Last Updated on:
Point-to-Point racing in Britain is the amateur version of steeple chasing. Races involve jumping fences over three miles and more, but not at registered tracks.
Hunter chases are similar but they take place at registered courses. Point-to-points and hunter chases are regulated by different authorities and horses qualified to run in point-to-points are also eligible for hunter chases. Due to the limited infrastructure on course point-to-point racing is also known as racing between the flags.
There is a major difference between point-to-point racing in Britain and Ireland. In Britain professional trainers are excluded but they can have an involvement by sending horses to unlicensed satellite yards. In Ireland licensed trainers can run horses in points.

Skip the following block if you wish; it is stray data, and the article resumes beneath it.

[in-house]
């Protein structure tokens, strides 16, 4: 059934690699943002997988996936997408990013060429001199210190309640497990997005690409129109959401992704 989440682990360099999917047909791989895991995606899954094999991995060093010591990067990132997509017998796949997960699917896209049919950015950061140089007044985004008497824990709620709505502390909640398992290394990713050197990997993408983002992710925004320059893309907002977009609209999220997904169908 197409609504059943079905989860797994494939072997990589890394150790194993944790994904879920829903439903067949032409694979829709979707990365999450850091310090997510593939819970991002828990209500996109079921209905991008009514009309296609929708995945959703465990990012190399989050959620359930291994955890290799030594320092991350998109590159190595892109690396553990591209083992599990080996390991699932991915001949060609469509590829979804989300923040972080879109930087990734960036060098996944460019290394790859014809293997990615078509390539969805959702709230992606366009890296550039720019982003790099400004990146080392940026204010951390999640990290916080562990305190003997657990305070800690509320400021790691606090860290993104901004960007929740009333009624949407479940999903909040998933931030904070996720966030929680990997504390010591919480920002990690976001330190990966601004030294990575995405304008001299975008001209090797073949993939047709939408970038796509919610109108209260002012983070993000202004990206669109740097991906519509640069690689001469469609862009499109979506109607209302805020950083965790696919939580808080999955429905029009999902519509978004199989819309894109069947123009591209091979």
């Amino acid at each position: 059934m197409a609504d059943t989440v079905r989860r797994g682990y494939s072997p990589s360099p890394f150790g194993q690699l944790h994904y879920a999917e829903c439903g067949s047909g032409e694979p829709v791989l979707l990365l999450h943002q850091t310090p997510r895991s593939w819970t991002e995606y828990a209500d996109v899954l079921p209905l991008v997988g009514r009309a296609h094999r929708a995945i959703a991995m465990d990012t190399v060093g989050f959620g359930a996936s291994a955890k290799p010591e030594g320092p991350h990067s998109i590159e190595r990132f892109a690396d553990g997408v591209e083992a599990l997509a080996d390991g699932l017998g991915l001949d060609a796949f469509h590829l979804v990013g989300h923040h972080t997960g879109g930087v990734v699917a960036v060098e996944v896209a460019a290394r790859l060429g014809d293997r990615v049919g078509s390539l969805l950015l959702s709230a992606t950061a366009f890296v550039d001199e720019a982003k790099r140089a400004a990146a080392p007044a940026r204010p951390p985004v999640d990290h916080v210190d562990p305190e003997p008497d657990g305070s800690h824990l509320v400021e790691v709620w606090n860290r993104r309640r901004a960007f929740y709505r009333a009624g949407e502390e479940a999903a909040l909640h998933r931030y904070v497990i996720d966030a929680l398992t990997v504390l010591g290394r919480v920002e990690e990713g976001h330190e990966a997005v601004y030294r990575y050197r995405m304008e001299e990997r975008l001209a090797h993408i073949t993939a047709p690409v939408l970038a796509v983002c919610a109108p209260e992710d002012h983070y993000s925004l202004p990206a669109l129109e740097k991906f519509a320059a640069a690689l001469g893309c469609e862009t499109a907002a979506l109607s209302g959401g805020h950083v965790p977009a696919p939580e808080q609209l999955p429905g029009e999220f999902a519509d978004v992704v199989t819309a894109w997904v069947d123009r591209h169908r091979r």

Horses may be entered before running in National Hunt racing. An impressive point winner in Ireland will command a high price and many are sent to trainers in the UK. Bloodstock agents will take note of good Irish points winners who often then appear at sales across the Irish Sea.
In Britain tracks are laid out on ordinary farmland and horses run between two points. There are 110 tracks in various regions of the country. Bookmakers are allowed to take bets at point-to-point meetings but stakes are relatively low. Bookmakers will rarely issue ante-post odds on a point-to-point race as inside information about certain animals would leave them vulnerable to a betting coup.
The fences are similar to conventional fences at registered courses. The major Blue Riband races include the Heythrop Men’s Open and Lady Dudley Cup. There are open and maiden races on a typical point-to-point card which usually features six races or more at 40 minutes intervals.